Lesbian and gay activists won a partial victory yesterday when a Baltimore judge ruled that it was not illegal for people of the same gender to engage in sexual activity in Maryland.
Circuit Judge Richard T. Rombro ruled that the state's anti-sodomy law violates homosexuals' constitutional rights. The law prohibits oral sex between people of the same gender but not between heterosexual partners. Lawbreakers face a maximum 10-year prison sentence. Anal sex is illegal for everyone and was not part of the case.
"It cannot be doubted, as Defendants concede, that there would be an equal protection violation if acts, considered not criminal when committed by a heterosexual couple, could be prosecuted when practiced by a homosexual couple," Rombro wrote. "One need only leave out the sexual component and test the actions in any other area of criminal law. One group may drive at 60 miles per hour, but another would be prosecuted for driving at a speed greater than 50 miles an hour."
The ruling clarifies the language of the anti-sodomy law.
Dwight Sullivan, an attorney with the American Civil Liberties Union who argued the case, hailed the ruling as a victory. "Gays and lesbians and straights will be treated the same under laws concerning intimate sexual activity," Sullivan said. "Before this ruling, the law did not treat gays and lesbians the same."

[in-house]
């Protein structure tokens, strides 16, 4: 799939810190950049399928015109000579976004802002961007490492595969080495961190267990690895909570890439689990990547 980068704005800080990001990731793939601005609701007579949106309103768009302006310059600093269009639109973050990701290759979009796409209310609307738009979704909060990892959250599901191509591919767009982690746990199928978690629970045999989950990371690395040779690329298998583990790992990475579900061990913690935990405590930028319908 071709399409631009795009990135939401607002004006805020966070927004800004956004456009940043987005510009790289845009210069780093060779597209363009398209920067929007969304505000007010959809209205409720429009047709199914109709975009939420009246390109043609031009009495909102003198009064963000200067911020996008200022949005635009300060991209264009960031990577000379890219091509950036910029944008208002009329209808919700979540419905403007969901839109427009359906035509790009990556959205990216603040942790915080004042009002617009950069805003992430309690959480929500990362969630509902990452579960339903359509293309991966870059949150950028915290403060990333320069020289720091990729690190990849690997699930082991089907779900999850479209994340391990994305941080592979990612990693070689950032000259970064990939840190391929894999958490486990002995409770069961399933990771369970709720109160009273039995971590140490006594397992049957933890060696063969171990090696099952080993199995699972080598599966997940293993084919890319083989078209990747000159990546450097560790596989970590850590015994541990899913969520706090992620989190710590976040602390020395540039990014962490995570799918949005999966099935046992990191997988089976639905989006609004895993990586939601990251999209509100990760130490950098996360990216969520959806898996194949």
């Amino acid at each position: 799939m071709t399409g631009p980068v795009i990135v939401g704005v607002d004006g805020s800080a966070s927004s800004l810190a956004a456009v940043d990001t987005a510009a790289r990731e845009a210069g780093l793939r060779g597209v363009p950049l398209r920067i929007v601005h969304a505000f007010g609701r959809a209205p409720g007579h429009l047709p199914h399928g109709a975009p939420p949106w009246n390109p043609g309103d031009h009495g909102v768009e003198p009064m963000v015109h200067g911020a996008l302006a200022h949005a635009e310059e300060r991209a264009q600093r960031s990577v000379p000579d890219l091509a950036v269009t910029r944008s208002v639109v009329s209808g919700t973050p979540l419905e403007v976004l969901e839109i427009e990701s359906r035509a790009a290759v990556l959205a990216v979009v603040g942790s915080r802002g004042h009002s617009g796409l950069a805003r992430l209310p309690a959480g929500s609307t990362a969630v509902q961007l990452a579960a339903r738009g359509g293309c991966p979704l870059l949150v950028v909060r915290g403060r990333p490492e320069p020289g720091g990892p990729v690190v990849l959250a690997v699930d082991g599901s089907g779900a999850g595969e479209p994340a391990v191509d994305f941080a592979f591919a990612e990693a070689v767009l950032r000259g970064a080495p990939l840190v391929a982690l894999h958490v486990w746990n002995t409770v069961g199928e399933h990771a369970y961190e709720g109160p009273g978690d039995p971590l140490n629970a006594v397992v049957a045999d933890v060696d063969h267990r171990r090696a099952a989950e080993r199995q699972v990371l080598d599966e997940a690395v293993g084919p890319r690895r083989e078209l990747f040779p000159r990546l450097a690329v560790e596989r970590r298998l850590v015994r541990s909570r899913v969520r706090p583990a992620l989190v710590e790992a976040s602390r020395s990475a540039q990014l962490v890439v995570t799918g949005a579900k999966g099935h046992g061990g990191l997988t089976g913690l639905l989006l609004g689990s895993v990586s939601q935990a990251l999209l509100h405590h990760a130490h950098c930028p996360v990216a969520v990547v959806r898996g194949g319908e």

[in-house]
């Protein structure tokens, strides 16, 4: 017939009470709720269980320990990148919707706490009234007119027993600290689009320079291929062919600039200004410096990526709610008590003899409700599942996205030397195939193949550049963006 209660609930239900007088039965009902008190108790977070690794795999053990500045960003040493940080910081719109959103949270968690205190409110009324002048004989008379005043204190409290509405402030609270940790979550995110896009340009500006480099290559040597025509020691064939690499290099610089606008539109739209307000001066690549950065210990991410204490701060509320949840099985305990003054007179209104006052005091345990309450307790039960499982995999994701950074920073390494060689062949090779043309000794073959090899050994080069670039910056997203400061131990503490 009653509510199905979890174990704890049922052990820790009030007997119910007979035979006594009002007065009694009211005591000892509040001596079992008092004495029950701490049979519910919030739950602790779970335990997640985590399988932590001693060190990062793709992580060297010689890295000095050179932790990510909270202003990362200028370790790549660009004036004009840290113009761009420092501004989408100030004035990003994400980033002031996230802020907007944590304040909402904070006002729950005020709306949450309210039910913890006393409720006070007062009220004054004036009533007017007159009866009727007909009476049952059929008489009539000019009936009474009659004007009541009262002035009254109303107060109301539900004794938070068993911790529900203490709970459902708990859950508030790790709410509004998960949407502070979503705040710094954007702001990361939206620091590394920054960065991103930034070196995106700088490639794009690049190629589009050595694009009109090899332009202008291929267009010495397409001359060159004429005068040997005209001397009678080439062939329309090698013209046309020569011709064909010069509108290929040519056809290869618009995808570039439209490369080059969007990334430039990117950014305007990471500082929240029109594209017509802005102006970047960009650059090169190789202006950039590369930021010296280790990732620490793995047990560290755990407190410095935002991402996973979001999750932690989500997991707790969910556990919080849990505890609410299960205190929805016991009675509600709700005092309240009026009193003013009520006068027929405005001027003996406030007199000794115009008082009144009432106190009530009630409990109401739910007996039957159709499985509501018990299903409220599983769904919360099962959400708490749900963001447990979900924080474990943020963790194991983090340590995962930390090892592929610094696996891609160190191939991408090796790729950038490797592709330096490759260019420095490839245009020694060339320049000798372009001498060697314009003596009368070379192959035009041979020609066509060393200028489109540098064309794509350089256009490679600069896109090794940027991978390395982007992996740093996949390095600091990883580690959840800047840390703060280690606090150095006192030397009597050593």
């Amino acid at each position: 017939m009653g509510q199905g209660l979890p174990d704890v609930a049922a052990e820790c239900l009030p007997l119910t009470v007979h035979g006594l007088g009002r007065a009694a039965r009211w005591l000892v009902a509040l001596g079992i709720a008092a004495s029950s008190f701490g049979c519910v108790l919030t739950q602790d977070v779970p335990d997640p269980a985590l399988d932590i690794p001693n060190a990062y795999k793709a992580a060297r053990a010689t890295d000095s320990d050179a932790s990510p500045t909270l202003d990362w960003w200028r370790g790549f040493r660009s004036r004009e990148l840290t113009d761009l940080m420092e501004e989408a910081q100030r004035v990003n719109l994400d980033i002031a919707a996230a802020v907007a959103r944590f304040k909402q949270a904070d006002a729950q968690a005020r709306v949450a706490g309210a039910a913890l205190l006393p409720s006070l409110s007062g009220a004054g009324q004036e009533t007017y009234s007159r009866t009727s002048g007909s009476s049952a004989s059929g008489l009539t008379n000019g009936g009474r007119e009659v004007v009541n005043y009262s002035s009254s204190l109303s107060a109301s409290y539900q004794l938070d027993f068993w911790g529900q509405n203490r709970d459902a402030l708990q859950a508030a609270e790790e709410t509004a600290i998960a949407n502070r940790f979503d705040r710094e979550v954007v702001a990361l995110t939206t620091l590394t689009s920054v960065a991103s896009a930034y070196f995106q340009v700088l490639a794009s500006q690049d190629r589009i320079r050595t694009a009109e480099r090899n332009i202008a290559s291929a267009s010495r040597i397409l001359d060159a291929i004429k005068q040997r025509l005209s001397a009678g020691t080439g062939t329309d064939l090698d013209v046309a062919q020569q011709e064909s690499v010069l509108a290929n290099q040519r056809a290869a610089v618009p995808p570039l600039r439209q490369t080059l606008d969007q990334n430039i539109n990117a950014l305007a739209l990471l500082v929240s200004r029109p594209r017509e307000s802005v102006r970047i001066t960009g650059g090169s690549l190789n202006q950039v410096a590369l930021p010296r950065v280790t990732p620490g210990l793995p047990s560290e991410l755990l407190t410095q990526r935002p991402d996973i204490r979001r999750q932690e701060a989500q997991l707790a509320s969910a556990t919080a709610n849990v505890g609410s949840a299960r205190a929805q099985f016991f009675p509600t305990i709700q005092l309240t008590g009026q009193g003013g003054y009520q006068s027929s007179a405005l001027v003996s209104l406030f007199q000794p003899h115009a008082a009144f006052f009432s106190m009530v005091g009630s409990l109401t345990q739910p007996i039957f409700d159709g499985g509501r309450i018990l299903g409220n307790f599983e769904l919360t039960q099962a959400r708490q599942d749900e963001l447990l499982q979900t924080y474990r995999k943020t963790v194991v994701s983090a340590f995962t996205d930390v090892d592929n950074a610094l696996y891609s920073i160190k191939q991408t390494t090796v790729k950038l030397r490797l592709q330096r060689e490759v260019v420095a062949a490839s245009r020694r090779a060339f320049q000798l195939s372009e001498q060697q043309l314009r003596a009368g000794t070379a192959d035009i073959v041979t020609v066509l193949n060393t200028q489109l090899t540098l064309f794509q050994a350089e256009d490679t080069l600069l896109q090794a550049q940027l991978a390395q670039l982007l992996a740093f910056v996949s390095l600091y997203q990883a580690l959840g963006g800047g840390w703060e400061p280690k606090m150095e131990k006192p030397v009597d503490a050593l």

Though the plaintiffs conceded that criminal laws are rarely enforced against people engaging in consensual sex behind closed doors, they say the anti-sodomy law has other ramifications. The law is used as ammunition in child custody cases and as the basis for job discrimination.
Catherine M. Brennan, a Baltimore attorney and one of the plaintiffs, said she was pleased with the ruling. "The judge did what jurisdictions are doing across the country, which is decriminalizing the lives of gays and lesbians," she said. "I think the judge did what was both intellectually honest and morally correct."
The plaintiffs, however, lost a bid to have the state's solicitation statute declared unconstitutional. They say that statute has led to police sting operations against homosexuals.
Sullivan said he is considering appealing that part of the decision.
The Maryland suit, filed in February, named as plaintiffs Brennan; Bruce Williams, a city councilman in Takoma Park; his partner, Geoffrey Burkhart, an anthropology professor at American tTC University; Lawrence S. Jacobs, a corporate attorney and civic activist in Rockville; "John Doe," a federal employee who was arrested in Anne Arundel County; and Paula J. Peters, an Annapolis taxpayer who objects to government money being spent on enforcing anti-sodomy policies.
Pub Date: 10/17/98